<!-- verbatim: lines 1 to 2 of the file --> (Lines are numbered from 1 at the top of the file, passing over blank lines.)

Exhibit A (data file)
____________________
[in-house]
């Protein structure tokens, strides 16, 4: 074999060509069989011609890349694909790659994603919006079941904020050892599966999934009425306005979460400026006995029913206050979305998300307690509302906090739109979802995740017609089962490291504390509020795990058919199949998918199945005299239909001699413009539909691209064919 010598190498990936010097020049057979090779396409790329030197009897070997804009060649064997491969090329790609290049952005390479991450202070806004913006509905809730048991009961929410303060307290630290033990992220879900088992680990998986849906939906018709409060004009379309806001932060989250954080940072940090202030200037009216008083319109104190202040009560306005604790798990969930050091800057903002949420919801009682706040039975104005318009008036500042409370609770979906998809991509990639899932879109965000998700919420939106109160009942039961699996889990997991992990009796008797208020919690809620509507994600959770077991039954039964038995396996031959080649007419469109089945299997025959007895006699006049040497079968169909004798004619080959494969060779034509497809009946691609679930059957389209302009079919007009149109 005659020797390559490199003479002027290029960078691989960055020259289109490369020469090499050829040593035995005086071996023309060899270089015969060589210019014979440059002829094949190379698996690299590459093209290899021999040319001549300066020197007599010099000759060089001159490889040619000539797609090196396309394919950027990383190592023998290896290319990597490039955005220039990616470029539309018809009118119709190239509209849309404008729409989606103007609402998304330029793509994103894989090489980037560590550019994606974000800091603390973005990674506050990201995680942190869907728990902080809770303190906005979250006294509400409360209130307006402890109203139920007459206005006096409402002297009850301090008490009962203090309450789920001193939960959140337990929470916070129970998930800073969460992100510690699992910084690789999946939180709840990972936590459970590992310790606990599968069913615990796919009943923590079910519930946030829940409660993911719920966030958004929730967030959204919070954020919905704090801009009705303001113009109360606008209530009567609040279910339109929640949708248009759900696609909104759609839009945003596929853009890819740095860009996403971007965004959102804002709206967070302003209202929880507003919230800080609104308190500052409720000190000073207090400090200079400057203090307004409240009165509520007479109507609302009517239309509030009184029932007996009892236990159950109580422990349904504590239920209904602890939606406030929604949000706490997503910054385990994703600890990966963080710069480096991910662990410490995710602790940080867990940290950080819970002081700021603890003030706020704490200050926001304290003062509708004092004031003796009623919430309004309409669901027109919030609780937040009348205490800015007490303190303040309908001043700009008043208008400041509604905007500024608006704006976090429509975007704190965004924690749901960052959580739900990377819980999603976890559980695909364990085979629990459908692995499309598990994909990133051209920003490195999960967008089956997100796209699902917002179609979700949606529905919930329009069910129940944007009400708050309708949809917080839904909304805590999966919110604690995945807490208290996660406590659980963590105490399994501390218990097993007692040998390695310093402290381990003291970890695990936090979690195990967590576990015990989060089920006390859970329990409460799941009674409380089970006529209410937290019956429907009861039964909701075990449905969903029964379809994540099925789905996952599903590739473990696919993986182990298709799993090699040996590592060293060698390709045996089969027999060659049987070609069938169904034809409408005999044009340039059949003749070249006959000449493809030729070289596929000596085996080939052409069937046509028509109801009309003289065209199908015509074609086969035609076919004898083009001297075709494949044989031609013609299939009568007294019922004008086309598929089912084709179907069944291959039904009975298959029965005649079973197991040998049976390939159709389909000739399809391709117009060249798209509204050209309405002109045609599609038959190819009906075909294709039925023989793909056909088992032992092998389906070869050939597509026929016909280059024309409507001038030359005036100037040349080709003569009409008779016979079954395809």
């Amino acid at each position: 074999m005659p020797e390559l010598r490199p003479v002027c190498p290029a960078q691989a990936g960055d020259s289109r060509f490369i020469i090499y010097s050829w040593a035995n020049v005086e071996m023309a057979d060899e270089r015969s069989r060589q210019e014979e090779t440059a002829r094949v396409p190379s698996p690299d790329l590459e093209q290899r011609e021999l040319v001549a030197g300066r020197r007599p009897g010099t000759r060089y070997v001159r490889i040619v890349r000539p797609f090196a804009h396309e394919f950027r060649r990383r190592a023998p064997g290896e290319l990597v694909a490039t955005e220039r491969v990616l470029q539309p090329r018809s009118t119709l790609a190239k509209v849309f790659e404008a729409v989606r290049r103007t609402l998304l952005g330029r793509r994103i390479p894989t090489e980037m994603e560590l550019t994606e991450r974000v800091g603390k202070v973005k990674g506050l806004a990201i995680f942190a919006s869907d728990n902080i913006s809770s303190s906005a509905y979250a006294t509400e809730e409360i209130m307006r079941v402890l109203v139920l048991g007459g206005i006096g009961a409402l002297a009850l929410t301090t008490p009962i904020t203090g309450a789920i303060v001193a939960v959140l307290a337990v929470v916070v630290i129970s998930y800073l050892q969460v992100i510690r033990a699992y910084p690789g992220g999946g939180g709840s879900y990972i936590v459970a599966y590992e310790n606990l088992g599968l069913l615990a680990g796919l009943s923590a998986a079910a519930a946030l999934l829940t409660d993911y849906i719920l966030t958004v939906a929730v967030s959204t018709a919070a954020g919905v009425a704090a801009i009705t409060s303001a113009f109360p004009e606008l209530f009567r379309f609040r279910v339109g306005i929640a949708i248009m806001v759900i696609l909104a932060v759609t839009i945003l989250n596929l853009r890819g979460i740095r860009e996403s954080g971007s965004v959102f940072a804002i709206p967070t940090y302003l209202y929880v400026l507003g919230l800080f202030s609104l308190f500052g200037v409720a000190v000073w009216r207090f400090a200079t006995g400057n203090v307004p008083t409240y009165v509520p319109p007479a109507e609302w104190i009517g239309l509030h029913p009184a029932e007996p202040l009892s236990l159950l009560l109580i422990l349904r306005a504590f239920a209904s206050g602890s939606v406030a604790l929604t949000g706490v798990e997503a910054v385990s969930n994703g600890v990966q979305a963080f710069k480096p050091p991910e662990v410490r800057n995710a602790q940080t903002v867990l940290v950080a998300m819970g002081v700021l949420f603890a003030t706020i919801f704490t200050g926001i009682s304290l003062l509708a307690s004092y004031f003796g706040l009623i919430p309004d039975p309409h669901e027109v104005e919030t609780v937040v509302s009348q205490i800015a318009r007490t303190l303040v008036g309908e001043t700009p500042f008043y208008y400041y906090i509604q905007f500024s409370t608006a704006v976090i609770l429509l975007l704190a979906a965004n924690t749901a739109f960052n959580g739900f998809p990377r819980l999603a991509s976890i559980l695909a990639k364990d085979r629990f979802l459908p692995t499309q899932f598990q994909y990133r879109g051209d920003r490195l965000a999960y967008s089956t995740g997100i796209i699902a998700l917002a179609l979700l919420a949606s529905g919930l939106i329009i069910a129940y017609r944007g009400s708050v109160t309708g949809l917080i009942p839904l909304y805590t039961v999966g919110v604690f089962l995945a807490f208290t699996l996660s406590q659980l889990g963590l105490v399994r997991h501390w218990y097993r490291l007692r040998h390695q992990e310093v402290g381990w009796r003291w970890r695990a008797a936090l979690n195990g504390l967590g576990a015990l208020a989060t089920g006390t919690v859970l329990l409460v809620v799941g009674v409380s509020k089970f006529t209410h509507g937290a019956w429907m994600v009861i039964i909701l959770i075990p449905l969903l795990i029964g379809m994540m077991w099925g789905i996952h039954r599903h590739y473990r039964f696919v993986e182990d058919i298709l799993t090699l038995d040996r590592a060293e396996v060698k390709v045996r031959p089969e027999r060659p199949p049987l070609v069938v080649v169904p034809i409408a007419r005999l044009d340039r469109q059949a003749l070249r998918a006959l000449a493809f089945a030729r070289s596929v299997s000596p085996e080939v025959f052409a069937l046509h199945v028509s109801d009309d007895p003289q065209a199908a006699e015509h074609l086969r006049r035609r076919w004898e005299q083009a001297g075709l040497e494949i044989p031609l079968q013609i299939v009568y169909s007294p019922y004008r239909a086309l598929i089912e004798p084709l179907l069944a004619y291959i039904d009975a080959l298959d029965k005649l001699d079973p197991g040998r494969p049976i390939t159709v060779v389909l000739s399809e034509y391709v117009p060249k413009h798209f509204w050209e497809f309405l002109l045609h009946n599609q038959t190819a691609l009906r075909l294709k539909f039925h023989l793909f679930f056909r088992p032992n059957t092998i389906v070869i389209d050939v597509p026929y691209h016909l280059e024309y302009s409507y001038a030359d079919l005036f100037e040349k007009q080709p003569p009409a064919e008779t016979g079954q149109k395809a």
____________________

[in-house]
């Protein structure tokens, strides 16, 4: 074999060509069989011609890349694909790659994603919006079941904020050892599966999934009425306005979460400026006995029913206050979305998300307690509302906090739109979802995740017609089962490291504390509020795990058919199949998918199945005299239909001699413009539909691209064919 010598190498990936010097020049057979090779396409790329030197009897070997804009060649064997491969090329790609290049952005390479991450202070806004913006509905809730048991009961929410303060307290630290033990992220879900088992680990998986849906939906018709409060004009379309806001932060989250954080940072940090202030200037009216008083319109104190202040009560306005604790798990969930050091800057903002949420919801009682706040039975104005318009008036500042409370609770979906998809991509990639899932879109965000998700919420939106109160009942039961699996889990997991992990009796008797208020919690809620509507994600959770077991039954039964038995396996031959080649007419469109089945299997025959007895006699006049040497079968169909004798004619080959494969060779034509497809009946691609679930059957389209302009079919007009149109 005659020797390559490199003479002027290029960078691989960055020259289109490369020469090499050829040593035995005086071996023309060899270089015969060589210019014979440059002829094949190379698996690299590459093209290899021999040319001549300066020197007599010099000759060089001159490889040619000539797609090196396309394919950027990383190592023998290896290319990597490039955005220039990616470029539309018809009118119709190239509209849309404008729409989606103007609402998304330029793509994103894989090489980037560590550019994606974000800091603390973005990674506050990201995680942190869907728990902080809770303190906005979250006294509400409360209130307006402890109203139920007459206005006096409402002297009850301090008490009962203090309450789920001193939960959140337990929470916070129970998930800073969460992100510690699992910084690789999946939180709840990972936590459970590992310790606990599968069913615990796919009943923590079910519930946030829940409660993911719920966030958004929730967030959204919070954020919905704090801009009705303001113009109360606008209530009567609040279910339109929640949708248009759900696609909104759609839009945003596929853009890819740095860009996403971007965004959102804002709206967070302003209202929880507003919230800080609104308190500052409720000190000073207090400090200079400057203090307004409240009165509520007479109507609302009517239309509030009184029932007996009892236990159950109580422990349904504590239920209904602890939606406030929604949000706490997503910054385990994703600890990966963080710069480096991910662990410490995710602790940080867990940290950080819970002081700021603890003030706020704490200050926001304290003062509708004092004031003796009623919430309004309409669901027109919030609780937040009348205490800015007490303190303040309908001043700009008043208008400041509604905007500024608006704006976090429509975007704190965004924690749901960052959580739900990377819980999603976890559980695909364990085979629990459908692995499309598990994909990133051209920003490195999960967008089956997100796209699902917002179609979700949606529905919930329009069910129940944007009400708050309708949809917080839904909304805590999966919110604690995945807490208290996660406590659980963590105490399994501390218990097993007692040998390695310093402290381990003291970890695990936090979690195990967590576990015990989060089920006390859970329990409460799941009674409380089970006529209410937290019956429907009861039964909701075990449905969903029964379809994540099925789905996952599903590739473990696919993986182990298709799993090699040996590592060293060698390709045996089969027999060659049987070609069938169904034809409408005999044009340039059949003749070249006959000449493809030729070289596929000596085996080939052409069937046509028509109801009309003289065209199908015509074609086969035609076919004898083009001297075709494949044989031609013609299939009568007294019922004008086309598929089912084709179907069944291959039904009975298959029965005649079973197991040998049976390939159709389909000739399809391709117009060249798209509204050209309405002109045609599609038959190819009906075909294709039925023989793909056909088992032992092998389906070869050939597509026929016909280059024309409507001038030359005036100037040349080709003569009409008779016979079954395809």